And don't give me that Word of God As It is Written in the Book crap, either. A few smotings, complete with fire and brimstone and a loud voice from the sky (which will probably have to sound like Charleton Heston, just to be taken seriously; who'd believe in God if He sounded like Woody Allen or, just to be politically correct, if She sounded like Goldy Hawn?) declaiming His and/or Her wrath, that'd be a good start, but we haven't seen that sort of action out of the Supreme Being in awhile, have we?

(But I guess I'll sure be surprised when that 'Rapture' thing happens...)

10 March 2006

Quote for the day

"Courage, among women, is often mistaken for madness."
A psychiatrist, after examing Alice Paul, one of the suffragists staging a hunger strike in 1917 in support of the vote for women.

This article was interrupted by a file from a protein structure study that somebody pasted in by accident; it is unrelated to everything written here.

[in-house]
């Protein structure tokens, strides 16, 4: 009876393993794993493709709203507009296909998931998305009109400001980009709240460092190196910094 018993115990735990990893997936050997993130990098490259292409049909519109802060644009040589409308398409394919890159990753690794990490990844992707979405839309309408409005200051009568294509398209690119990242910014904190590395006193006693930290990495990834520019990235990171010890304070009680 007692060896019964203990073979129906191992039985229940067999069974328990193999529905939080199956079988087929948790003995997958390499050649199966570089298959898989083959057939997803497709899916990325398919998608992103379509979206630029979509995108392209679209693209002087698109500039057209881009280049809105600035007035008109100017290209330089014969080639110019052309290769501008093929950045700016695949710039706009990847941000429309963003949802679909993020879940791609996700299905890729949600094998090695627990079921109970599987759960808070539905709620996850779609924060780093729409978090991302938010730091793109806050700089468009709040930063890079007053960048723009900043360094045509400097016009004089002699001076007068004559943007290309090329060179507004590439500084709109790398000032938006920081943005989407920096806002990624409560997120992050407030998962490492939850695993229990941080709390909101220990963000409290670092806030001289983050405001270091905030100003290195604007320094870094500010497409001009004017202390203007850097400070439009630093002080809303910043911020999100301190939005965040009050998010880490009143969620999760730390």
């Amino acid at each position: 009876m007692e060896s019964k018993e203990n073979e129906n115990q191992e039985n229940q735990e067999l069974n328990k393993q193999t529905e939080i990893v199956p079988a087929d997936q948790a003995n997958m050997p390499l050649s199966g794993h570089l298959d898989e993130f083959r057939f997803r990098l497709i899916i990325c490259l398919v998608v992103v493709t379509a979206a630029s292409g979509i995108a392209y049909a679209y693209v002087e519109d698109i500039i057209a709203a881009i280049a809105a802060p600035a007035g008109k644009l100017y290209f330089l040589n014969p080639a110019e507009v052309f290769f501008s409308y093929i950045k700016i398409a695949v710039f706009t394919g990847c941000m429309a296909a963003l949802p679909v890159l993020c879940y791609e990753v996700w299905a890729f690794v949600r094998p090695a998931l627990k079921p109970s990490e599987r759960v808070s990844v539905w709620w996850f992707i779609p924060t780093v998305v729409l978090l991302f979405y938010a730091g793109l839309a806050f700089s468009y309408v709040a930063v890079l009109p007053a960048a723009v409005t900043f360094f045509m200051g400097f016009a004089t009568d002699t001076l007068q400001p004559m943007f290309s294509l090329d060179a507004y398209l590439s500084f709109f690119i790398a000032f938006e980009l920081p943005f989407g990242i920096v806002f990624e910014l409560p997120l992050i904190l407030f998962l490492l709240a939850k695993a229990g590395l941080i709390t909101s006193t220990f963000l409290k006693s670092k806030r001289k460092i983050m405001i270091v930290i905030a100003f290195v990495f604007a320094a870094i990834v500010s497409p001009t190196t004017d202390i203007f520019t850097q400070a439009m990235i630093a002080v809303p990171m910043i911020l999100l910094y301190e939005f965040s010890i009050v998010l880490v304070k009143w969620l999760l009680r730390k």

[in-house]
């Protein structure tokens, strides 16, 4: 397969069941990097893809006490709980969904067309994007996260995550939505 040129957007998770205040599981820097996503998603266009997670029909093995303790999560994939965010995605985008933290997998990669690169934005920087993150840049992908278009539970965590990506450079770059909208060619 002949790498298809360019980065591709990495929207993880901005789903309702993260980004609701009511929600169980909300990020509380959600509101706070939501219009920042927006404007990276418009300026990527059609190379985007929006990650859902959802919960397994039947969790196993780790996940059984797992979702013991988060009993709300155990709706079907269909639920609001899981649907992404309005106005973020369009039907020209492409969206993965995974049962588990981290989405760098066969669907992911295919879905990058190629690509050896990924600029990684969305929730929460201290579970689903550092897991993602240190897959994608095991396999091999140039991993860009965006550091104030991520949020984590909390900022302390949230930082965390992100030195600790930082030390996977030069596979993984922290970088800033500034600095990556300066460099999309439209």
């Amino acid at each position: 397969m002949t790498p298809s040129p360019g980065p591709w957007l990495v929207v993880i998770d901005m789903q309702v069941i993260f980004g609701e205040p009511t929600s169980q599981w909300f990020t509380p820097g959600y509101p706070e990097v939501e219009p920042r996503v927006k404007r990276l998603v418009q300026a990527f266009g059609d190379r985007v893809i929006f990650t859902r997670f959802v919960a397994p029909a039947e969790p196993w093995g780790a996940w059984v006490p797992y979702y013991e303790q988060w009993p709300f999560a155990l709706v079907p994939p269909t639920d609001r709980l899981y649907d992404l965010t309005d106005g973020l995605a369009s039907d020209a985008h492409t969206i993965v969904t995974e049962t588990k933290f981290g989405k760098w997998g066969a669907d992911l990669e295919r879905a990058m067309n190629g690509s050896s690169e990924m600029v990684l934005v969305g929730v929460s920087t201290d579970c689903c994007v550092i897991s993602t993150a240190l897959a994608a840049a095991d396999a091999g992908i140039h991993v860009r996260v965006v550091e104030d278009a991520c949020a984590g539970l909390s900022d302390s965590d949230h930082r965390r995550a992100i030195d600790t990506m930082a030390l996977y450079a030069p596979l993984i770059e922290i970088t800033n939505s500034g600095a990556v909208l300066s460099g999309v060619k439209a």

After all, it is Women's History Month...

09 March 2006

A fine madness

Flipping back and forth between Christopher Walken's performances in Robert Redford's Milagro Beanfield War and Michael Cimino's unsung Western saga Heaven's Gate, and having watched his over-the-top performance in Last Man Standing (a poor remake of Akira Kurosawa's famous masterpiece Yojimbo) the night before, I am reminded that there is a fine line between genius and madness, and I'm never sure which side Walken is on...

(And doesn't Deadwood owe one hell of a a debt to Heaven's Gate?)

Quote for the day

"If the rich could hire others to do their dying for 'em, the poor people could make a wonderful living, I tell you."
Richard Masur as Cully the train conductor, to Christopher Walken, in Heaven's Gate

08 March 2006

Sometimes the magic works...

We are now officially back on-line, after several weeks of progressively more dismal (and irritatingly uncertain) wireless connectivity.
Replacing our wireless router with a new one from NetGear has instantly changed our house network from an intermittent weak signal to a solid 'all-bars' connection.